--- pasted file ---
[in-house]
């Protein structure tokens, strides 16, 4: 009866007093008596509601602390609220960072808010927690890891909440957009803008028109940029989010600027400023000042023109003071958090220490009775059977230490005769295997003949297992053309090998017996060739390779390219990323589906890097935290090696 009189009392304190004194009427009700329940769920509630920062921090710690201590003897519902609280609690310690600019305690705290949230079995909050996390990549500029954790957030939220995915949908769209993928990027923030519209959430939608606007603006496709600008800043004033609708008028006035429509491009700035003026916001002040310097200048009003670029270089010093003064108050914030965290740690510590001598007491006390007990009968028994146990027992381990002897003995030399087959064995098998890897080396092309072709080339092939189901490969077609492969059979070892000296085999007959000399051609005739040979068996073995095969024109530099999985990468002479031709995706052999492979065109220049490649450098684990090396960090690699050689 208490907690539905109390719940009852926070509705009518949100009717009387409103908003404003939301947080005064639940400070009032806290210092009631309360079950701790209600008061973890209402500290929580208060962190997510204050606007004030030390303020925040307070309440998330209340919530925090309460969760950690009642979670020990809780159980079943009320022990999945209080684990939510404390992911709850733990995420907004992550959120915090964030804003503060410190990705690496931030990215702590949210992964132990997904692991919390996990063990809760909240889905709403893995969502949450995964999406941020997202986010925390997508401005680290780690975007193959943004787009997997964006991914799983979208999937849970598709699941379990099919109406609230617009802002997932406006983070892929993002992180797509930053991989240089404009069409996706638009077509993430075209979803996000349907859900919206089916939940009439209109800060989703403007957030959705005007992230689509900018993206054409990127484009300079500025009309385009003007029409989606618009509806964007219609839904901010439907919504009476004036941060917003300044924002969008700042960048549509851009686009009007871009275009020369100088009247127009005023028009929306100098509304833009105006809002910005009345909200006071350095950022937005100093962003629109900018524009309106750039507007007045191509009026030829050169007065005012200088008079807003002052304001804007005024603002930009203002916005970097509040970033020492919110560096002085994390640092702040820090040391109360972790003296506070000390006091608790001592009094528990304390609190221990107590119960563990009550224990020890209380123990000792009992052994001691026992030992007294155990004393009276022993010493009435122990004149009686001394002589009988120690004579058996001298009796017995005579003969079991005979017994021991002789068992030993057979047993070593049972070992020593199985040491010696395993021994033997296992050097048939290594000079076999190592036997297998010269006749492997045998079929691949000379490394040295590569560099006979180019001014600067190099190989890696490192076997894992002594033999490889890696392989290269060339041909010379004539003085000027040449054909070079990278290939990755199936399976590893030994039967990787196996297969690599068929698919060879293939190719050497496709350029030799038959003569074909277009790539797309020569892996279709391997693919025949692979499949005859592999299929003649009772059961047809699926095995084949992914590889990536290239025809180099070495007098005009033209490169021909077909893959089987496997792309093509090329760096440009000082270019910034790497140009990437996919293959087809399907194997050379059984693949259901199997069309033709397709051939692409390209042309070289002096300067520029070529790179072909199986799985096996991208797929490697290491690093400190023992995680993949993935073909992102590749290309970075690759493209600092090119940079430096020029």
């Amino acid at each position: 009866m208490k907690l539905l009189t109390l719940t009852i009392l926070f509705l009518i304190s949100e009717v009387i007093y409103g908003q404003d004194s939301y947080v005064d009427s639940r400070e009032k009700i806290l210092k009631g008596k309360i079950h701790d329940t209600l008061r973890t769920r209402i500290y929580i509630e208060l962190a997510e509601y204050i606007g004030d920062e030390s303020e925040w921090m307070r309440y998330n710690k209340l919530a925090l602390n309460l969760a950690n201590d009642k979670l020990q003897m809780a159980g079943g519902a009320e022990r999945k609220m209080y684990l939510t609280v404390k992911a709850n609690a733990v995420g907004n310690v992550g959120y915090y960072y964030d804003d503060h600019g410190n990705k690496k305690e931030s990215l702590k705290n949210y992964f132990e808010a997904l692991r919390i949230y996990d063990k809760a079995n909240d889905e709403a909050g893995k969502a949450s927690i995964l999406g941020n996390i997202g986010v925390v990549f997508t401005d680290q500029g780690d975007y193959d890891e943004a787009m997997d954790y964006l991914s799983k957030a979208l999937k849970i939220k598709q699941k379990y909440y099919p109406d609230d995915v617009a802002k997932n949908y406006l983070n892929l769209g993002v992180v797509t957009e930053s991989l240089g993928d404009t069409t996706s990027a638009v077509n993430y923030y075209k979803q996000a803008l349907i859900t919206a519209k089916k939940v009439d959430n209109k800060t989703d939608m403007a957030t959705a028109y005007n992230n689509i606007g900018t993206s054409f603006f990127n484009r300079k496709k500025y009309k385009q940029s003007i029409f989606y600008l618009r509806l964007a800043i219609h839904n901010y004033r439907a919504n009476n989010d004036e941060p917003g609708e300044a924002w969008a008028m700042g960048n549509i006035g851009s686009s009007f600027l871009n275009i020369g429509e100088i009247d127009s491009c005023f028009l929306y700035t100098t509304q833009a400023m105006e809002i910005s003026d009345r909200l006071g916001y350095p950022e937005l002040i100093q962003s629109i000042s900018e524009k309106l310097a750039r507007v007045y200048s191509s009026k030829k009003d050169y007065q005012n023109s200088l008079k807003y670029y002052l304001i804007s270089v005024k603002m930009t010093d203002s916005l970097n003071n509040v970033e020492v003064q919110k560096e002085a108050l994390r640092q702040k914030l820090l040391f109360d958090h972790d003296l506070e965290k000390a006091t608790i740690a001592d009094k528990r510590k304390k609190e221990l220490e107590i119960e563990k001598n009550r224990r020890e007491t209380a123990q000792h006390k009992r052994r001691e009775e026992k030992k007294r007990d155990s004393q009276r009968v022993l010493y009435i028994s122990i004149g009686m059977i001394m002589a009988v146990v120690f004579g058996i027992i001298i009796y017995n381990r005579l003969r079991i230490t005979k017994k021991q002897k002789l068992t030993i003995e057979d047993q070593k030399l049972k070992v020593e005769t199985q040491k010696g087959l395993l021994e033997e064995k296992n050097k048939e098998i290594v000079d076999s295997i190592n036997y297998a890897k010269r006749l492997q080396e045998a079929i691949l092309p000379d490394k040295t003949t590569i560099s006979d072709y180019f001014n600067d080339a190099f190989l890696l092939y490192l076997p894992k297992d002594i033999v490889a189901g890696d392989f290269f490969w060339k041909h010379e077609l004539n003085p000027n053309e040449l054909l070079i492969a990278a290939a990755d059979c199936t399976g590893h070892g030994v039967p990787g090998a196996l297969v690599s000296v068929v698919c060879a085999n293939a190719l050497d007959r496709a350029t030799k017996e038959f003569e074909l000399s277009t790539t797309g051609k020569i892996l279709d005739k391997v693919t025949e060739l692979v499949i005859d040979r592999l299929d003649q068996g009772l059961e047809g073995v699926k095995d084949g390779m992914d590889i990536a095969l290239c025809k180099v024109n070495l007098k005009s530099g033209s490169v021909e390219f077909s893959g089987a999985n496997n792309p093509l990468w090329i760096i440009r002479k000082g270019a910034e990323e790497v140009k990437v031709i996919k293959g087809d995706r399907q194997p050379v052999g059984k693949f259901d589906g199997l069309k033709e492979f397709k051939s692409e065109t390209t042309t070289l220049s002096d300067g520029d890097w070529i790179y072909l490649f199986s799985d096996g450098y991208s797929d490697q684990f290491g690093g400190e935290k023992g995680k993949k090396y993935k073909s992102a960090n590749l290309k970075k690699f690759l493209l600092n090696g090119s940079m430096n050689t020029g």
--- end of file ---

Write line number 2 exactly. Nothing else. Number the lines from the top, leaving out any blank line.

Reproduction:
């Protein structure tokens, strides 16, 4: 009866007093008596509601602390609220960072808010927690890891909440957009803008028109940029989010600027400023000042023109003071958090220490009775059977230490005769295997003949297992053309090998017996060739390779390219990323589906890097935290090696 009189009392304190004194009427009700329940769920509630920062921090710690201590003897519902609280609690310690600019305690705290949230079995909050996390990549500029954790957030939220995915949908769209993928990027923030519209959430939608606007603006496709600008800043004033609708008028006035429509491009700035003026916001002040310097200048009003670029270089010093003064108050914030965290740690510590001598007491006390007990009968028994146990027992381990002897003995030399087959064995098998890897080396092309072709080339092939189901490969077609492969059979070892000296085999007959000399051609005739040979068996073995095969024109530099999985990468002479031709995706052999492979065109220049490649450098684990090396960090690699050689 208490907690539905109390719940009852926070509705009518949100009717009387409103908003404003939301947080005064639940400070009032806290210092009631309360079950701790209600008061973890209402500290929580208060962190997510204050606007004030030390303020925040307070309440998330209340919530925090309460969760950690009642979670020990809780159980079943009320022990999945209080684990939510404390992911709850733990995420907004992550959120915090964030804003503060410190990705690496931030990215702590949210992964132990997904692991919390996990063990809760909240889905709403893995969502949450995964999406941020997202986010925390997508401005680290780690975007193959943004787009997997964006991914799983979208999937849970598709699941379990099919109406609230617009802002997932406006983070892929993002992180797509930053991989240089404009069409996706638009077509993430075209979803996000349907859900919206089916939940009439209109800060989703403007957030959705005007992230689509900018993206054409990127484009300079500025009309385009003007029409989606618009509806964007219609839904901010439907919504009476004036941060917003300044924002969008700042960048549509851009686009009007871009275009020369100088009247127009005023028009929306100098509304833009105006809002910005009345909200006071350095950022937005100093962003629109900018524009309106750039507007007045191509009026030829050169007065005012200088008079807003002052304001804007005024603002930009203002916005970097509040970033020492919110560096002085994390640092702040820090040391109360972790003296506070000390006091608790001592009094528990304390609190221990107590119960563990009550224990020890209380123990000792009992052994001691026992030992007294155990004393009276022993010493009435122990004149009686001394002589009988120690004579058996001298009796017995005579003969079991005979017994021991002789068992030993057979047993070593049972070992020593199985040491010696395993021994033997296992050097048939290594000079076999190592036997297998010269006749492997045998079929691949000379490394040295590569560099006979180019001014600067190099190989890696490192076997894992002594033999490889890696392989290269060339041909010379004539003085000027040449054909070079990278290939990755199936399976590893030994039967990787196996297969690599068929698919060879293939190719050497496709350029030799038959003569074909277009790539797309020569892996279709391997693919025949692979499949005859592999299929003649009772059961047809699926095995084949992914590889990536290239025809180099070495007098005009033209490169021909077909893959089987496997792309093509090329760096440009000082270019910034790497140009990437996919293959087809399907194997050379059984693949259901199997069309033709397709051939692409390209042309070289002096300067520029070529790179072909199986799985096996991208797929490697290491690093400190023992995680993949993935073909992102590749290309970075690759493209600092090119940079430096020029």